Nada Khan is an Exeter-based NIHR Academic Clinical Fellow in general practice and GPST4/registrar, and an Associate Editor at the BJGP. She is on Twitter: @nadafkhan
It is a scandal that in our society, the rich are getting richer and healthier, whilst the poor are getting poorer and dying younger. The Marmot ’10 Years On’ Review showed that not only have improvements in the social gradient of life expectancy stalled in England, that it worsened in the period between 2010-12 to 2016-2018. Women in the most deprived 10 percent of areas are dying younger than they were in 2010. As noted in the review, ‘if health has stopped improving it is a sign that society has stopped improving’.1
It is a scandal that in our society, the rich are getting richer and healthier, whilst the poor are getting poorer and dying younger.
The Covid pandemic has worsened existing inequity and created new socio-economic disparities that are only being exacerbated by the cost of living crisis. COVID-19 was a discriminatory virus, disproportionately infecting and killing people in the Black and South Asian communities during the first wave. These groups are also disproportionately represented in high-risk occupations and more likely to be living in deprived areas with comorbid disease, factors themselves that are the result of inequalities and structural racism. It feels sometimes like we are trapped in a self-perpetuating hamster wheel driving society towards more inequity and poorer health outcomes. As Mark Riley wrote for BJGP Life, ‘the impact of health inequalities we witness now in the Covid-19 pandemic are an indictment of society’s efforts to tackle them’.
In 2020, Sir Michael Marmot and his team at the Institute of Health Equity published ‘Build Back Fairer’ to examine how the Covid pandemic affected health inequalities in England.2 The findings of the Build Back Fairer report in terms of inequity and Covid are stark. The same key messages are echoed throughout the report: low income and non-White households were already struggling, and the Covid pandemic has exacerbated financial and health inequality. The pandemic led to declining incomes, worsening the financial positions of many households already experiencing financial instability and leading to rapid increases in food poverty and homelessness. Our politicians seem focussed on selling us a story that we did well during the Covid pandemic, that our vaccination programme was ‘world leading’, but the reality is that England had one of the highest mortality rates in Europe from Covid, and is suffering badly in terms of the economic and societal repercussions.
…the reality is that England had one of the highest mortality rates in Europe from Covid, and is suffering badly in terms of the economic and societal repercussions.
Can the pandemic act as a pivot point to make a real change to these embedded inequities in our society? The Build Back Fairer report challenges us to ask ourselves what kind of society we want to build post-Covid. It shouldn’t be a missed opportunity to promote health and reduce social inequity amongst the most vulnerable.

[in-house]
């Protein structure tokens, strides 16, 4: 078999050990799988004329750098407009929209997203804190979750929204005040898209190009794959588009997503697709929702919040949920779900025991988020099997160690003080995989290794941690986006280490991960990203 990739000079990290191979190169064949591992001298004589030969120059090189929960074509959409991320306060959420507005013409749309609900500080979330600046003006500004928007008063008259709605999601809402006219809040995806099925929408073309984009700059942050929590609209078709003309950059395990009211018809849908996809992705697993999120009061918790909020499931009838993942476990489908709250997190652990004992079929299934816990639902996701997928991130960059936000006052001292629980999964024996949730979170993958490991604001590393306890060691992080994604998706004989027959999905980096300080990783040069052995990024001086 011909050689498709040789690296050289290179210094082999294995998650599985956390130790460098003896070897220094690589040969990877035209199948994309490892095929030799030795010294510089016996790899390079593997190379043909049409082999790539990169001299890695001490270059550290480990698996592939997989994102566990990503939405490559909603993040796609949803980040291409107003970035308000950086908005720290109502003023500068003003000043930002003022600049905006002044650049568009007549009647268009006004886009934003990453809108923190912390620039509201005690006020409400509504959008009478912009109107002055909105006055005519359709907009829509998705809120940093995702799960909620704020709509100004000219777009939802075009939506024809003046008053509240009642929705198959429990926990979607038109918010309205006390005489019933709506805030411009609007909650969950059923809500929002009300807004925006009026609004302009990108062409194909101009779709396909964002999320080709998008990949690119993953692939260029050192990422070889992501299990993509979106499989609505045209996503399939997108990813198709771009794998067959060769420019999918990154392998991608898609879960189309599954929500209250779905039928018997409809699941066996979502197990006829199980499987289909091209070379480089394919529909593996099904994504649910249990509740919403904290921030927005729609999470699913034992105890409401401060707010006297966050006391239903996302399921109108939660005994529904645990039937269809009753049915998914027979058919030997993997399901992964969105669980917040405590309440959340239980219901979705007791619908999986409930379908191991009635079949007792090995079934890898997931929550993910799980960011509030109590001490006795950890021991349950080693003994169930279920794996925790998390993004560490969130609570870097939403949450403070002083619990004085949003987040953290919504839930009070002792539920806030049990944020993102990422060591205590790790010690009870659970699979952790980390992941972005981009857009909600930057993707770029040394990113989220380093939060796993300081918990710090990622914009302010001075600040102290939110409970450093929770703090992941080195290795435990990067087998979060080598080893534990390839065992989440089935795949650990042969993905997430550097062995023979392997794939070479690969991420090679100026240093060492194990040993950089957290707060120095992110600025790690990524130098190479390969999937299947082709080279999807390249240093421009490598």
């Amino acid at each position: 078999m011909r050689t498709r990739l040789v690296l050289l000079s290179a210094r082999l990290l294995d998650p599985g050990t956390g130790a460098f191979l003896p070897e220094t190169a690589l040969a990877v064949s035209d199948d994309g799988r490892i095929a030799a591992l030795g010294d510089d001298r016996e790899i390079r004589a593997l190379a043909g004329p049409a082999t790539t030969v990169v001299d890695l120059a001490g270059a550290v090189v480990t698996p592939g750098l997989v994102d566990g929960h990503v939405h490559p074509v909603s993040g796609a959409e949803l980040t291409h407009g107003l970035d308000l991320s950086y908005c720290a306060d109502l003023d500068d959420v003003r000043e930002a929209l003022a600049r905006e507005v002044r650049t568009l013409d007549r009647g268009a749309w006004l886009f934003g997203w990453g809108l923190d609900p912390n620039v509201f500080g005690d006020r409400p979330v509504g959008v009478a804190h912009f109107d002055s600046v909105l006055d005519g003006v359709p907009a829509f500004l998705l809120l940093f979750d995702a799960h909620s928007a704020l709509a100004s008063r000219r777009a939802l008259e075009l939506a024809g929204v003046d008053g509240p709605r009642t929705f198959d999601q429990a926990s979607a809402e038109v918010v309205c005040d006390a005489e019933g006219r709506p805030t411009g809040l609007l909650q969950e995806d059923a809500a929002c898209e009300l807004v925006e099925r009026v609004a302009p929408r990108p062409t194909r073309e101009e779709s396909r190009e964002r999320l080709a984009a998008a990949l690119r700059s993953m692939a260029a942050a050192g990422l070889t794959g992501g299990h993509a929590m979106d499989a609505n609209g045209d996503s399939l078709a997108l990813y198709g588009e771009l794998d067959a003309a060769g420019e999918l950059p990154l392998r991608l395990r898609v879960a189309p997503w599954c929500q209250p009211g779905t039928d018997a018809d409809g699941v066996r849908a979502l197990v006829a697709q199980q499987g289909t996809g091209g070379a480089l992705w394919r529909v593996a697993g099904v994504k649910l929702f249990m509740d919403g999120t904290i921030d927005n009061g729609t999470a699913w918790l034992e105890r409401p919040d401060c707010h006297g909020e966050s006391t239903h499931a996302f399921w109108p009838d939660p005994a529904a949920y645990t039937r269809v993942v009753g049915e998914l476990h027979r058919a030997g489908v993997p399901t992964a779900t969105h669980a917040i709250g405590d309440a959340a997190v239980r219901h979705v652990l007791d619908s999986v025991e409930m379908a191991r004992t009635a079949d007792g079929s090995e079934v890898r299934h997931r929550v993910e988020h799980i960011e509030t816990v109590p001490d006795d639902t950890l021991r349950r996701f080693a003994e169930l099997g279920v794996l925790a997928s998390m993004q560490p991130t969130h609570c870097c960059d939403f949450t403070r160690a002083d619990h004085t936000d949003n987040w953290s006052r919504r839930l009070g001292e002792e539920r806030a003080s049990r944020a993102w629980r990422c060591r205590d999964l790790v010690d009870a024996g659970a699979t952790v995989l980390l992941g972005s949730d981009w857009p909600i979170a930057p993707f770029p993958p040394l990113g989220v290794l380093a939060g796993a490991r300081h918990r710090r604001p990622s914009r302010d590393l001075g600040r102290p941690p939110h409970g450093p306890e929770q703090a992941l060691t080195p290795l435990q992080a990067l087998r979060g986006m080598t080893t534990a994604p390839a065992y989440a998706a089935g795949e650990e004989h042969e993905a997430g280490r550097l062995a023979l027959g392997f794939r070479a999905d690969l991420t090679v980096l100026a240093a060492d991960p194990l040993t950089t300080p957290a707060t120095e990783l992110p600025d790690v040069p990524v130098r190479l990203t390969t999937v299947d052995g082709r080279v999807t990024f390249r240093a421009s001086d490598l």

What are the take-home messages from Build Back Fairer for GPs and GP commissioners? Short answer: equity needs to be at the heart of what we do. Longer answer: reducing health inequalities require long-term strategic policies at the practice, primary care network and Integrated Care Systems (ICS) level with equity as the focus.
To reduce inequalities In the short and medium term, the Build Back Fairer report encourages us to consider proportionate allocation of measures to prevent Covid, including vaccination and support to people in high risk occupations or geographical areas. Practices can become more involved with tackling the causes of social inequality through, for example, social prescribing.
At the level of the GP and patient interaction, I have written here in BJGP Life about making food and fuel poverty visible. It is also worth re-reading this piece here in BJGP Life by Will Mackintosh, who views our consultations with patients as the ‘basic unit’ to conceptualise health inequalities and patient freedom. But above all this, is it time for GPs to think more closely about their role as public health leaders and to take a more active role to advocate for political change?
We talk about getting back to normal, but we need to remember that our ‘normal’ society pre-Covid was inequitable, systemically racist and unfair. As noted in Build Back Fairer, ‘normal is not acceptable if that means where we were in February 2020’.2 I balk when writing things that involve sentiments like ‘we should do’ or ‘we need to’; we are all tired, overworked and managing heavy clinical burdens. But what is our alternative when the most underserved and underprivileged people in our society are getting poorer, and dying younger than they were ten years ago? It is a scandal. And I hope we take up the challenge posed to us in ‘Build Back Fairer’ to ask ourselves: what kind of society do we want to live in?
- Marmot MA, J.; Boyce, T.; Goldblatt, P.; Morrison, J. Health equity in England: The Marmot review 10 years on London: Institute of Health Equity; 2020.
- Marmot MA, J.; Goldblatt, P.; Herd, E.; Morrison, J. Build back fairer: The Covid-19 Marmot review. London: Institute of Health Quity; 2020.
Featured image: Bricks from demolition, taken by Andrew Papanikitas 2022